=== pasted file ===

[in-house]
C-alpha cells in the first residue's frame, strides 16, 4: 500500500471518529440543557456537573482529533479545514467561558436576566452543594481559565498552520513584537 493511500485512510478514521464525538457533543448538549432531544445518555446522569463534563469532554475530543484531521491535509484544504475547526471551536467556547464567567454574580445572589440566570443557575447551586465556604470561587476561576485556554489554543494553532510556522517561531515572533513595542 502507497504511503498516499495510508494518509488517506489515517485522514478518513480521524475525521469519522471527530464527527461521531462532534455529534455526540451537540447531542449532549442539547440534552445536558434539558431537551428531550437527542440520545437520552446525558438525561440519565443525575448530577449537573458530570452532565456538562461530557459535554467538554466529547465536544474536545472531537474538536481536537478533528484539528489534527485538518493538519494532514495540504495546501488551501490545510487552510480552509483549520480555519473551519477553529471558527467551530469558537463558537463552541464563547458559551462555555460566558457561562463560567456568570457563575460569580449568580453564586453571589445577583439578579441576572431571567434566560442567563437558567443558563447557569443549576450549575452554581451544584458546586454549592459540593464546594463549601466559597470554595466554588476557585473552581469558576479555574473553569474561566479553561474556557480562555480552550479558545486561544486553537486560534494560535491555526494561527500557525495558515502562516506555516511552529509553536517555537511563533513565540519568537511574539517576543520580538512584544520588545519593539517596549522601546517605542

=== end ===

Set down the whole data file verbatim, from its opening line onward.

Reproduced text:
[in-house]
C-alpha cells in the first residue's frame, strides 16, 4: 500500500471518529440543557456537573482529533479545514467561558436576566452543594481559565498552520513584537 493511500485512510478514521464525538457533543448538549432531544445518555446522569463534563469532554475530543484531521491535509484544504475547526471551536467556547464567567454574580445572589440566570443557575447551586465556604470561587476561576485556554489554543494553532510556522517561531515572533513595542 502507497504511503498516499495510508494518509488517506489515517485522514478518513480521524475525521469519522471527530464527527461521531462532534455529534455526540451537540447531542449532549442539547440534552445536558434539558431537551428531550437527542440520545437520552446525558438525561440519565443525575448530577449537573458530570452532565456538562461530557459535554467538554466529547465536544474536545472531537474538536481536537478533528484539528489534527485538518493538519494532514495540504495546501488551501490545510487552510480552509483549520480555519473551519477553529471558527467551530469558537463558537463552541464563547458559551462555555460566558457561562463560567456568570457563575460569580449568580453564586453571589445577583439578579441576572431571567434566560442567563437558567443558563447557569443549576450549575452554581451544584458546586454549592459540593464546594463549601466559597470554595466554588476557585473552581469558576479555574473553569474561566479553561474556557480562555480552550479558545486561544486553537486560534494560535491555526494561527500557525495558515502562516506555516511552529509553536517555537511563533513565540519568537511574539517576543520580538512584544520588545519593539517596549522601546517605542